Feeling a Little Down in The Winter, Gentlemen? You’re Not Alone

Man breathing on his hands to keep them warmDo you feel a little different when the temperature drops? Do the layers of clothing and shorter days suck your energy and motivation?

There are definitely psychological effects associated with cooler, darker temperatures. But they might be affecting you guys physically too. It’s possible that when temperatures drop, testosterone goes with it.


A study published in the Central European Journal of Urology found a correlation between testosterone and the season. The small study found testosterone levels were higher in the summer and dropped in the winter.

The study really highlights how relative testosterone levels can be. For example, testosterone remained in the “normal” range for participants throughout the year, but relative drops elicited differences in sexual thinking, behavior, and mood.

If you lack energy and your typical vigor since temperatures have fallen, and have noticed a trend in the past, you can work to stay ahead of it.

Keeping testosterone levels from dropping in the winter involves maintaining activity levels and finding ways to workout despite the temperature.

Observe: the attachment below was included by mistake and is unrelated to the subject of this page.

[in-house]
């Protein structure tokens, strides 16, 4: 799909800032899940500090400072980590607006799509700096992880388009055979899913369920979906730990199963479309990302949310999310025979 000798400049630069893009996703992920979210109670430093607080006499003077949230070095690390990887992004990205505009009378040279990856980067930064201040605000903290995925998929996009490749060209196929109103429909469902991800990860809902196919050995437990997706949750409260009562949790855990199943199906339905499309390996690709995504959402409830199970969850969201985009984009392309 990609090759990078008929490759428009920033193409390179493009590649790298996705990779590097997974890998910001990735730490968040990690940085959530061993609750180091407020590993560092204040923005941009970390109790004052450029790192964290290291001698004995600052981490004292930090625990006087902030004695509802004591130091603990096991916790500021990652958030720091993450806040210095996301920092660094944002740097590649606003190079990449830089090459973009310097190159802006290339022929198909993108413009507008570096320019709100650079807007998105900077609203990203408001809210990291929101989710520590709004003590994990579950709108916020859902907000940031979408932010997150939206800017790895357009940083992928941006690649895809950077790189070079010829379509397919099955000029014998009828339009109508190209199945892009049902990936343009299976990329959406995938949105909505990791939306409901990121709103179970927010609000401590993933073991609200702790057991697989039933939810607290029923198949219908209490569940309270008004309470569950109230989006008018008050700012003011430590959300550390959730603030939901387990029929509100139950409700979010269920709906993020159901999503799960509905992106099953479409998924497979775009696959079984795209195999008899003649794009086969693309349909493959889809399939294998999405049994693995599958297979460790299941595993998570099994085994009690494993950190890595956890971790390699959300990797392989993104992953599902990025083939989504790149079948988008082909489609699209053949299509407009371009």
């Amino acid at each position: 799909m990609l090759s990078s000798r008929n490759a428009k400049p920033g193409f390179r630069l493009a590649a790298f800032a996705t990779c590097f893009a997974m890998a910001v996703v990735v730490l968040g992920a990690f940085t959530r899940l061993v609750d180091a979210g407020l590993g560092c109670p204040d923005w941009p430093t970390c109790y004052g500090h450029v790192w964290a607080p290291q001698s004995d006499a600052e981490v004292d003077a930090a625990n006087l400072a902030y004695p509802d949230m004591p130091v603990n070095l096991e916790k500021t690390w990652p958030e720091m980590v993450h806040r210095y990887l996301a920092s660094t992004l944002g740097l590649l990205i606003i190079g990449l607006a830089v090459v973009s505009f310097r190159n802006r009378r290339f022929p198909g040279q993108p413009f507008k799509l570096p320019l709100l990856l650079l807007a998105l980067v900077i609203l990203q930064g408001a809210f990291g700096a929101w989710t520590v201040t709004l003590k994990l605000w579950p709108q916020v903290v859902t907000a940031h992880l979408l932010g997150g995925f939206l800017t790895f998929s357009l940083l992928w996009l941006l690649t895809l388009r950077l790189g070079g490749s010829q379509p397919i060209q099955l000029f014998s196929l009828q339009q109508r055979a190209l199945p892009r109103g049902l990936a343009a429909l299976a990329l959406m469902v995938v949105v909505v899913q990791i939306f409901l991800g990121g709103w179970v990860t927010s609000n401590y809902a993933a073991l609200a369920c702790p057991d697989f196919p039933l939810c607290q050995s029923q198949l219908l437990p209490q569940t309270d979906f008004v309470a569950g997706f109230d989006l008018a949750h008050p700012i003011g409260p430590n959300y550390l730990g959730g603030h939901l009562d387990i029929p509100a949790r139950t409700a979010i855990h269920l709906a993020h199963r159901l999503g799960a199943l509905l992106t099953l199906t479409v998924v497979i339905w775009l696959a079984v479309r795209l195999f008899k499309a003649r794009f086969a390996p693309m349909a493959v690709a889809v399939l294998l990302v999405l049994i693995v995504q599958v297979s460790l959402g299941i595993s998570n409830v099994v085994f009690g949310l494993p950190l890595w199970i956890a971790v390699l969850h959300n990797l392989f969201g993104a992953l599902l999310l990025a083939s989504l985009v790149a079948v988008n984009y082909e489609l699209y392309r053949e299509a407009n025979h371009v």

Being that we’re caught up in a pandemic, working out at home is essential. Lifting with resistance bands and dumbbells a few times per week can help maintain muscle and stabilize testosterone. If you have the space for more heavy-duty equipment, consider it a smart investment.

Doing cardiovascular activity may help too. This could involve getting out for fall hikes or winter snow-shoeing expeditions. You could also shovel your neighbor’s driveway.

Exercise can do double-duty for testosterone levels because it can also help minimize and control stress. Stress can contribute to lower testosterone, so find ways to keep in check. Better sleep, exercise, and mindfulness can all help with stress management.


Your diet plays a role too. Keep eating healthy, and put a little bit of focus on getting plenty of protein—about 1 gram per pound of body weight per day—and include healthy fats from places like fish, avocado, nuts, and olive oil.

Vitamin D supplements may play a big role in maintaining stable testosterone levels, and zinc might help too. Consider a multivitamin for the winter months to help top up any additional nutrient requirements.

Don’t let testosterone’s potential seasonal wave suck your life away as the temperatures trend downwards. Try these natural methods to keep it steady and make the most of the season.

Author Bio

Devon Andre has been involved in the health and dietary supplement industry for a number of years. Devon has written extensively for Bel Marra Health. He has a Bachelor of Forensic Science from the University of Windsor, and went on to complete a Juris Doctor from the University of Pittsburgh. Devon is keenly aware of trends and new developments in the area of health and wellness. He embraces an active lifestyle combining diet, exercise and healthy choices. By working to inform readers of the options available to them, he hopes to improve their health and quality of life.